- Thus, by using virtual temperature, we can use Rd and still account for the effects of water vapor being in the volume, as long as that water vapor amount doesn’t change.

So, now we can use gravity as a constant as long as we realize we are dealing with geopotential heights (Z), not true height(z) - as measured with a ruler.

- And, we can use Rd as long as we use Tv, virtual temperature, to account for moisture.

Hypsometric equation

- This integrated form of the hydrostatic equation shows that the vertical distance between two pressure surfaces in the atmosphere is proportional to the average temperature between those two surfaces.

By knowing pressure and temperature, the height between pressure surfaces can be calculated (with only a small error if water vapor is ignored).

- By also knowing the water vapor amount (which can be obtained from knowing the dew point) a more accurate determination of the thickness between pressure surface can be made.

By knowing the pressure at the ground, and temperatures up through the atmosphere, one can work their way up through the atmosphere determining the thickness of each layer between pressure surfaces and thus the height of pressure surfaces.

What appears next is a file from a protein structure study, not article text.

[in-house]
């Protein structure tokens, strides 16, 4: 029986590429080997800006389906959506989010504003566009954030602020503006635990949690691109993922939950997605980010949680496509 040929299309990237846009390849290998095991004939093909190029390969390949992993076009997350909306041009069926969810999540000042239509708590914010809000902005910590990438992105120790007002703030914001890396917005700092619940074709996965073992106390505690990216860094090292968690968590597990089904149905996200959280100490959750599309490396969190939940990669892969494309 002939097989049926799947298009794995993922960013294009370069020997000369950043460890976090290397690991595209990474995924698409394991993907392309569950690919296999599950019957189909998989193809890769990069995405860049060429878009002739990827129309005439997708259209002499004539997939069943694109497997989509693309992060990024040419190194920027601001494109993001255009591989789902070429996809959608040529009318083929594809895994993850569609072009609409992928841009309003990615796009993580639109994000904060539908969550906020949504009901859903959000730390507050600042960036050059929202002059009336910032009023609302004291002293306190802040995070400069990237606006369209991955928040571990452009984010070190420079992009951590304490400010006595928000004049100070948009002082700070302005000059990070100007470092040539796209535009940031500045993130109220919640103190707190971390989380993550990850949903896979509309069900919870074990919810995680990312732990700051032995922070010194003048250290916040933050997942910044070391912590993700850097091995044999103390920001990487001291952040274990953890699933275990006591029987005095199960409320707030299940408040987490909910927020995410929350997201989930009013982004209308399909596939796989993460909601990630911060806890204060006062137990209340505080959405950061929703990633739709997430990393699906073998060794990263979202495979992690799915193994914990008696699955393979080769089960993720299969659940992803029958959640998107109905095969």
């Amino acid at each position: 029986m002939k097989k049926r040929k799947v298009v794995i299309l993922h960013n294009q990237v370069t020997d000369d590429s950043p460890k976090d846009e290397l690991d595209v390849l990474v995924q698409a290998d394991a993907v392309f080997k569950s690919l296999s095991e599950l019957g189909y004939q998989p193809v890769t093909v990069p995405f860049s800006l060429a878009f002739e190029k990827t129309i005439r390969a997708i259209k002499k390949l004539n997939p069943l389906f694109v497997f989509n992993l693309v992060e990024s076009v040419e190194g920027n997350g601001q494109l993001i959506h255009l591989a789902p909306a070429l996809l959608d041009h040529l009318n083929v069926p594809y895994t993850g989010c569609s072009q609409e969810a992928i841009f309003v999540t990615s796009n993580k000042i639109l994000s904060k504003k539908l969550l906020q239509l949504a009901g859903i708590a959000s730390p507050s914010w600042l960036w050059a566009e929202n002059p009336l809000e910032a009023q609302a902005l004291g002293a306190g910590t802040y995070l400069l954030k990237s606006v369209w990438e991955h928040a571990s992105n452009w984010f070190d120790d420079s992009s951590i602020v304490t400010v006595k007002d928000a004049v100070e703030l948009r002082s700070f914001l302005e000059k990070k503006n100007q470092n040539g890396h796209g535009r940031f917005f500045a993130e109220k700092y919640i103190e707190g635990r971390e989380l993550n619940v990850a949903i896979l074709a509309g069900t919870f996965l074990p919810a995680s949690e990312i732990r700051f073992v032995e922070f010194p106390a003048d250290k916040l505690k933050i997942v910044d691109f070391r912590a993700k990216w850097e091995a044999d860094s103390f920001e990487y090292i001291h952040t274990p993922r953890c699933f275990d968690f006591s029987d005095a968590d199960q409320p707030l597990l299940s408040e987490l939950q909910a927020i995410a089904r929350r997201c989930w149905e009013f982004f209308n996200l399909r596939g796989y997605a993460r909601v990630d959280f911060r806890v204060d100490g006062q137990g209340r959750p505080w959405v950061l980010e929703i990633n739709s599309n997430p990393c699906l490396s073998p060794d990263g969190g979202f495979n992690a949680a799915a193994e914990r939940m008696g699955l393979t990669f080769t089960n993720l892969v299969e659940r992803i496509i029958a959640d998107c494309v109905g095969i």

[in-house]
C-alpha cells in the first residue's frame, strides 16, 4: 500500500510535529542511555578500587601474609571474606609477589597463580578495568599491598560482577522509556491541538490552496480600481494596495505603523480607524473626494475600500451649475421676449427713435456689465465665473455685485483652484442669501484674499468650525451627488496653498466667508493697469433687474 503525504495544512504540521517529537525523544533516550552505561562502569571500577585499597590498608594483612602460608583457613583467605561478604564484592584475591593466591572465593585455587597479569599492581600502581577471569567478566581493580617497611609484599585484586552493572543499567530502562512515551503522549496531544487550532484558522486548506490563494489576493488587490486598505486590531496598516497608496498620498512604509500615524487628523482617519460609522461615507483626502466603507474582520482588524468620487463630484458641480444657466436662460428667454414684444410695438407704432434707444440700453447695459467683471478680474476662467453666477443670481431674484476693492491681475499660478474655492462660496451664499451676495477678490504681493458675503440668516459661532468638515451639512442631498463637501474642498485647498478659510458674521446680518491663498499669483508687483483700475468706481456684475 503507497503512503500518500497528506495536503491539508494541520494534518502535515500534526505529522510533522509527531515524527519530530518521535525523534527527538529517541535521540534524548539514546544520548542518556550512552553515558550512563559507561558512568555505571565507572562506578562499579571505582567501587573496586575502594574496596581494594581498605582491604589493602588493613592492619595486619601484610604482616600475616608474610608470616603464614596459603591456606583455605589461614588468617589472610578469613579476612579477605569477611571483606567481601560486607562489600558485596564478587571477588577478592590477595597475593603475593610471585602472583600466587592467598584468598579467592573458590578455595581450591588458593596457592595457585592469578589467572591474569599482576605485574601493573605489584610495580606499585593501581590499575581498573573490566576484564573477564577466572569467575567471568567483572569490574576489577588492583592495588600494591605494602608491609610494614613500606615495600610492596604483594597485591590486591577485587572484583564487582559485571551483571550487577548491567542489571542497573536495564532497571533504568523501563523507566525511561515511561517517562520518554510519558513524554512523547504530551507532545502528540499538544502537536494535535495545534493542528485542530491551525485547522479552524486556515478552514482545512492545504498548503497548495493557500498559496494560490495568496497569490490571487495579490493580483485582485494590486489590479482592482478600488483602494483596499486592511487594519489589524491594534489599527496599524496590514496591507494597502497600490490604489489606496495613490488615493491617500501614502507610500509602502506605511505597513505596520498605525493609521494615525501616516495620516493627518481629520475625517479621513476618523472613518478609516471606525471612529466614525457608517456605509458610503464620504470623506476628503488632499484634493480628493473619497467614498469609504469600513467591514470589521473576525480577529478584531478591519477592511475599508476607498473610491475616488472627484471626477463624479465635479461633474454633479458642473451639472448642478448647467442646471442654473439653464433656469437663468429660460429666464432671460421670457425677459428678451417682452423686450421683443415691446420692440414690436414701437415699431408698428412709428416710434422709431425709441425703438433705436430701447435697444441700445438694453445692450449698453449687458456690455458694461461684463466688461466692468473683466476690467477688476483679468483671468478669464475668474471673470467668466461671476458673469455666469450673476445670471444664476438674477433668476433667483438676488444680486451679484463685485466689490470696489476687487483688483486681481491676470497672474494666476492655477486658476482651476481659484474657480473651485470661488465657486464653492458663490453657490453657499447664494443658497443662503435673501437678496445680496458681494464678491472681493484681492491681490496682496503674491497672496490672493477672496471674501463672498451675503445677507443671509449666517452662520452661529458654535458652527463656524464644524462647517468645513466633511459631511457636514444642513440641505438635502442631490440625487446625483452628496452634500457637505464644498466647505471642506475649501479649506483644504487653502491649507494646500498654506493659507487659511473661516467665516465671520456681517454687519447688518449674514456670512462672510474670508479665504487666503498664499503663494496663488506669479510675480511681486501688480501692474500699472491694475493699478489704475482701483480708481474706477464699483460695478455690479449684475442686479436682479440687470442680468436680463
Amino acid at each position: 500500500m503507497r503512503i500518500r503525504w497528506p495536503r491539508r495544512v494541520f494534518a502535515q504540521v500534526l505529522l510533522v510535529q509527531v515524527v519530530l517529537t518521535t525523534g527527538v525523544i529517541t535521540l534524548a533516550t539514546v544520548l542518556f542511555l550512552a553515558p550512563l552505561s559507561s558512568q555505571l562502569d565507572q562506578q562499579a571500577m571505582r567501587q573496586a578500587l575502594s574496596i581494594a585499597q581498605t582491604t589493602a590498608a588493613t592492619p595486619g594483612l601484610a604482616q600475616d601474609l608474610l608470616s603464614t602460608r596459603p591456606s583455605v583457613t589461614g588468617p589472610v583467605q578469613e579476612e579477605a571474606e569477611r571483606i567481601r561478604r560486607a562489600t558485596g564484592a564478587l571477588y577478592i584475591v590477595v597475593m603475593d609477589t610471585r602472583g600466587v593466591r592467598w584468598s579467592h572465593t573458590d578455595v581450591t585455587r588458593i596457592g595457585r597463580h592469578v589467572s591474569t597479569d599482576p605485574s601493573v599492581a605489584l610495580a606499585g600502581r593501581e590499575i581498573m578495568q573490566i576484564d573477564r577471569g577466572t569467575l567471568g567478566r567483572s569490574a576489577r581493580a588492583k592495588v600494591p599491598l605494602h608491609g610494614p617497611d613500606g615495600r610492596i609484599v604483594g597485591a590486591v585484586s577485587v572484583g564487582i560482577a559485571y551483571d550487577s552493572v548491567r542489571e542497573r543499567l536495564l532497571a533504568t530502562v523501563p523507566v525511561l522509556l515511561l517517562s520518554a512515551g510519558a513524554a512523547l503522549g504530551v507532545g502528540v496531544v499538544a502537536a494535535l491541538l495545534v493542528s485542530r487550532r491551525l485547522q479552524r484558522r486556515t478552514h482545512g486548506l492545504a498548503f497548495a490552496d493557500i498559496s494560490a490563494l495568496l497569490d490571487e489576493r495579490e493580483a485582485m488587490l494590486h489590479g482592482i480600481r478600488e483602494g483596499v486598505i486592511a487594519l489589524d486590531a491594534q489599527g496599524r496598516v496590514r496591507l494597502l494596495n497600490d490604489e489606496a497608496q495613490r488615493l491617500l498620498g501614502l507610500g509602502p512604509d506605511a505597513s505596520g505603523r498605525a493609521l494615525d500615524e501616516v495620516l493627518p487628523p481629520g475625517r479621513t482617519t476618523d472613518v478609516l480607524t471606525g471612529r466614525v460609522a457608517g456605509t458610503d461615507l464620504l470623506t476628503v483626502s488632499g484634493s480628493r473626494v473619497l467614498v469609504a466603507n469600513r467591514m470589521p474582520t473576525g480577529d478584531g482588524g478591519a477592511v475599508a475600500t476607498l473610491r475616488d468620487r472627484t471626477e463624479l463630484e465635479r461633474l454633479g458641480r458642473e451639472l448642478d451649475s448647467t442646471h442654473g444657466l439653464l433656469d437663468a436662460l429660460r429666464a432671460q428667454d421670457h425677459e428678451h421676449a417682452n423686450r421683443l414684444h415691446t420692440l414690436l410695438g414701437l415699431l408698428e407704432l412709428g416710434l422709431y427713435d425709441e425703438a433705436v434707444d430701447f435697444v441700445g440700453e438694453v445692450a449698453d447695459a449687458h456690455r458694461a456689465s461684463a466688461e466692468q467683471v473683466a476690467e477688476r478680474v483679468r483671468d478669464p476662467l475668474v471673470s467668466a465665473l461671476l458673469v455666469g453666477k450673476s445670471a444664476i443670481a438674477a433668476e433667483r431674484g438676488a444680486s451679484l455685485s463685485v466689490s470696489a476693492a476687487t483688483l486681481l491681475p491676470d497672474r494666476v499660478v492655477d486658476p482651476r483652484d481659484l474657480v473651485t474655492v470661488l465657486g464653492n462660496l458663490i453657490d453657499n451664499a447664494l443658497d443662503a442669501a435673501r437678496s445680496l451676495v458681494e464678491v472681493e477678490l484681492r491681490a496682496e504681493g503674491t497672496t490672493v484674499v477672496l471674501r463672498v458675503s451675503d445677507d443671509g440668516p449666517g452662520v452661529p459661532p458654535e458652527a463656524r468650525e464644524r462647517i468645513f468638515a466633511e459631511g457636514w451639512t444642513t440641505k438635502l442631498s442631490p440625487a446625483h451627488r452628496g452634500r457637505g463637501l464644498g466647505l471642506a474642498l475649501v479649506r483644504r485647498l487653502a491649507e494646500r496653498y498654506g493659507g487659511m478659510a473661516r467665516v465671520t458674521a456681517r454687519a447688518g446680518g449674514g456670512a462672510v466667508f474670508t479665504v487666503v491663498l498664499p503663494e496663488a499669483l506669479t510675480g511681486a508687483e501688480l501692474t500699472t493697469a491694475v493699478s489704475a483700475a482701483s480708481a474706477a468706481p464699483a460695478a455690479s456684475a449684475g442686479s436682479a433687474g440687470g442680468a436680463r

- It’s easy to see that where temperatures are cold, pressure surfaces are going to be at a lower height in the atmosphere. And, where temperatures are warm, pressure surfaces will be at a higher height in the atmosphere.

(8) Critical thickness

- The thickness of a layer is used for forecasting (e.g., snow) because it gives a good indicator of the average temperature of the layer.
- The smaller the thickness between the layers, the colder the air.
- Some use 1000-500 mb thickness.
- Some use 850-700 mb thickness.
- Some use both.
- The critical thickness varies with the elevation of the station and the stability of the air mass.

Large changes in the thickness across a short distance (thickness gradient) can also give an indication of the strength of a front.

- So, on a thickness chart, thickness contours close together indicate a rapid change in the average temperature of the air perpendicular to those thickness contours.

Homework

- Do: 1, 3, 4, 5, 6, 7